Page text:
The Obligations of Leadership
Title, position, or authority does not make someone a leader.
In reality, many of those with the title and authority to lead fail to do so. So-called leaders often take the role for reasons of compensation, influence, and tenure. While peers work hard at perfecting their leadership skills, these pseudo-leaders go through the motions, but fail to perform the function of leadership necessary for others to succeed and prosper.
To address this problem, organizations develop core leadership competencies with hopes of reminding all leaders what is expected of them. Better organizations will make these expectations explicit, suggesting the leadership role requires a distinct set of behaviors and outcomes. These can even be measured. This raises everyone’s game and clarifies for would-be leaders what leaders are supposed to do.
The best organizations go one step further. They create an important conversation before leaders even take on the role. Where an expectation outlines what is supposed to happen, the idea of an obligation represents a promise to uphold a standard. The metaphor of leadership obligations carries more weight and sets the record straight in a way competencies and expectations do not.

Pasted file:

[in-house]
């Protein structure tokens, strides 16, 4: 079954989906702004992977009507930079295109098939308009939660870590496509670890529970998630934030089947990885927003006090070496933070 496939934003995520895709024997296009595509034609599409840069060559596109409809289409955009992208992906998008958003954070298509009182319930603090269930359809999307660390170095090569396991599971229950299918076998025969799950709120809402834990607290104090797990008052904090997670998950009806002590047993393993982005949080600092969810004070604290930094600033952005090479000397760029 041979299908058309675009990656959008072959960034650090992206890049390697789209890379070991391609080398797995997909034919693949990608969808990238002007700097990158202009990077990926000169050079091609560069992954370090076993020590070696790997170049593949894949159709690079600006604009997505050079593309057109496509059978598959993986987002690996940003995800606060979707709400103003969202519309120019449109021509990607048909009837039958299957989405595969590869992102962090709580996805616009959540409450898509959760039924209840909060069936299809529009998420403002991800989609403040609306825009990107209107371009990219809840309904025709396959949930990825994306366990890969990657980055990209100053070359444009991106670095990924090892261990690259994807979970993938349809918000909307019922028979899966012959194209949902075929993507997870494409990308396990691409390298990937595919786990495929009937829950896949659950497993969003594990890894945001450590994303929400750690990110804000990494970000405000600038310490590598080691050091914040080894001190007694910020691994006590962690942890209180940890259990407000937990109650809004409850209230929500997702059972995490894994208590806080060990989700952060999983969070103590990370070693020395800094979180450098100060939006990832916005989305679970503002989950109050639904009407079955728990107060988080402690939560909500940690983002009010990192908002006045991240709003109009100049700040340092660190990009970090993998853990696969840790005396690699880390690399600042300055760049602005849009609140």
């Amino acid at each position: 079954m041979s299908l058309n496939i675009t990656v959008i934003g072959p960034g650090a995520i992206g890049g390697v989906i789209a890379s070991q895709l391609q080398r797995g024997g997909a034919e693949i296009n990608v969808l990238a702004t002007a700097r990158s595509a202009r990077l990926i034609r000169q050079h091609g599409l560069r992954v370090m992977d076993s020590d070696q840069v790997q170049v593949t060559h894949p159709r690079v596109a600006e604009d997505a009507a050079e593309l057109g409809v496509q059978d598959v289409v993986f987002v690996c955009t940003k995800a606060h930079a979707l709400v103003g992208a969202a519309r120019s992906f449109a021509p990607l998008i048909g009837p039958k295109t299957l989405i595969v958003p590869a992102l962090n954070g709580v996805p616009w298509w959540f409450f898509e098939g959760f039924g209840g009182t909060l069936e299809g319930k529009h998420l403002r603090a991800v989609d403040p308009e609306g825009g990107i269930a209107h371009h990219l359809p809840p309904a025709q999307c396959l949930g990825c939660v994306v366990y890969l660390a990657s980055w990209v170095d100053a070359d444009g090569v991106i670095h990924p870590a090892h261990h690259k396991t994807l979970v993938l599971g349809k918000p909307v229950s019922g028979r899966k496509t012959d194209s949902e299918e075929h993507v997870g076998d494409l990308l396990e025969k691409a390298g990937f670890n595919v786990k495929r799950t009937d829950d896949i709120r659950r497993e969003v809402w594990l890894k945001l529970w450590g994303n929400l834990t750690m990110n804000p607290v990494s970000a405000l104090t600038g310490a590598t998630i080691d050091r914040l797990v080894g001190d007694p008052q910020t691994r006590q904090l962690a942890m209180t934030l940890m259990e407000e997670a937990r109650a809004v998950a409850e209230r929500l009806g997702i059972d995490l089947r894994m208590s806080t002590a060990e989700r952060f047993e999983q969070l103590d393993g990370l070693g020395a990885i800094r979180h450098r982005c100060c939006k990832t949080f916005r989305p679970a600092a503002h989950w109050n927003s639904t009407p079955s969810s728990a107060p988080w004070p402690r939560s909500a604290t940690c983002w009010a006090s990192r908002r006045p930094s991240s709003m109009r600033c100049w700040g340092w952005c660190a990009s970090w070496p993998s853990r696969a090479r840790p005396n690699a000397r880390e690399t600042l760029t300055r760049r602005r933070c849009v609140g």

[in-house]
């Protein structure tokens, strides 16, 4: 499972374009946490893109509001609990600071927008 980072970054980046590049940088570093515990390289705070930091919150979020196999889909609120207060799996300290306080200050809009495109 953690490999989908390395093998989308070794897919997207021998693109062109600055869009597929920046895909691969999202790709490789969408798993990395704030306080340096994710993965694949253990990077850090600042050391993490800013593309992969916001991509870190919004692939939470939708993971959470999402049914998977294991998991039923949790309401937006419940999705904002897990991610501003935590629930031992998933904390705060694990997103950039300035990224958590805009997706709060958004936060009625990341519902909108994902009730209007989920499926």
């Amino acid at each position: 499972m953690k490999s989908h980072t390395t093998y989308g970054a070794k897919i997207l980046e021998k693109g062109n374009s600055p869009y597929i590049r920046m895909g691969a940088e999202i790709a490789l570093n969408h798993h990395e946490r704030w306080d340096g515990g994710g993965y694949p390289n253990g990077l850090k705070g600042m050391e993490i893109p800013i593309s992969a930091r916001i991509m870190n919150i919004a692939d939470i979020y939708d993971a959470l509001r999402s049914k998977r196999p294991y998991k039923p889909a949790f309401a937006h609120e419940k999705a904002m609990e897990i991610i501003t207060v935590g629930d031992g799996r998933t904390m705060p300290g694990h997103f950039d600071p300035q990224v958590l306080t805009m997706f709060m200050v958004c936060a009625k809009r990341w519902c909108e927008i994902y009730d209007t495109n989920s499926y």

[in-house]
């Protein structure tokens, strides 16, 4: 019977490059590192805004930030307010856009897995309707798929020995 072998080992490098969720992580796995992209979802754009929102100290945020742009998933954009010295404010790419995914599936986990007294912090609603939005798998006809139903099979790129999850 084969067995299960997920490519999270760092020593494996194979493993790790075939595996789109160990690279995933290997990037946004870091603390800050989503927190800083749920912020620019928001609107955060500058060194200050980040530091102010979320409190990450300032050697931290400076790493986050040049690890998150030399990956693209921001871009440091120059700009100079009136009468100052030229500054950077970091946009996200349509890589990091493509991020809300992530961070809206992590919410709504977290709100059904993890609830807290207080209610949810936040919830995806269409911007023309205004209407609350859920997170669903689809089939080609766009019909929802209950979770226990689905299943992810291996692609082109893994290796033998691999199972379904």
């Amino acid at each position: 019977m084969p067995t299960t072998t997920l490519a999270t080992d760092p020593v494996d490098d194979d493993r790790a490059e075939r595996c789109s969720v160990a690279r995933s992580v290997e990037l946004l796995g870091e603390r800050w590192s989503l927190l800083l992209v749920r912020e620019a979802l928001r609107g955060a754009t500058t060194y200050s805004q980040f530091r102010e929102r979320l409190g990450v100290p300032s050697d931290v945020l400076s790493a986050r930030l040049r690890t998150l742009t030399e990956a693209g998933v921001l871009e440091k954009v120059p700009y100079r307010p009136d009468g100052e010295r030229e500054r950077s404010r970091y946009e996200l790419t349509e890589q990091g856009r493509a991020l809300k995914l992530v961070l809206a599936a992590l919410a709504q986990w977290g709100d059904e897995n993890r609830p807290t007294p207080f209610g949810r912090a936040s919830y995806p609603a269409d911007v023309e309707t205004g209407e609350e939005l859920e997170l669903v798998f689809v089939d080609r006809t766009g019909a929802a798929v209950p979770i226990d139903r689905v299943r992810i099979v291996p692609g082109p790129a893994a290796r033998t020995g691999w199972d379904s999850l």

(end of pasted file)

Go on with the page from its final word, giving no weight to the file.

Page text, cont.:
When organizations make clear the Obligations of Leadership, they spell out precisely what it means to agree to the role. The title, authority, and position of leadership then become a decision, not wishful thinking.
When other leaders outline the obligations and ask those stepping into a leadership role to make the commitment and promise to uphold those standards, the choice to become a leader falls squarely on the individual who must decide to accept or decline the role.
While it may seem like a small difference, the metaphor and articulation of obligations change the conversation and require those who raise their hand for a leadership role to have skin in the game. Leaders are only obligated if they decide to be. That alone is a powerful influence on how they choose to lead, or not.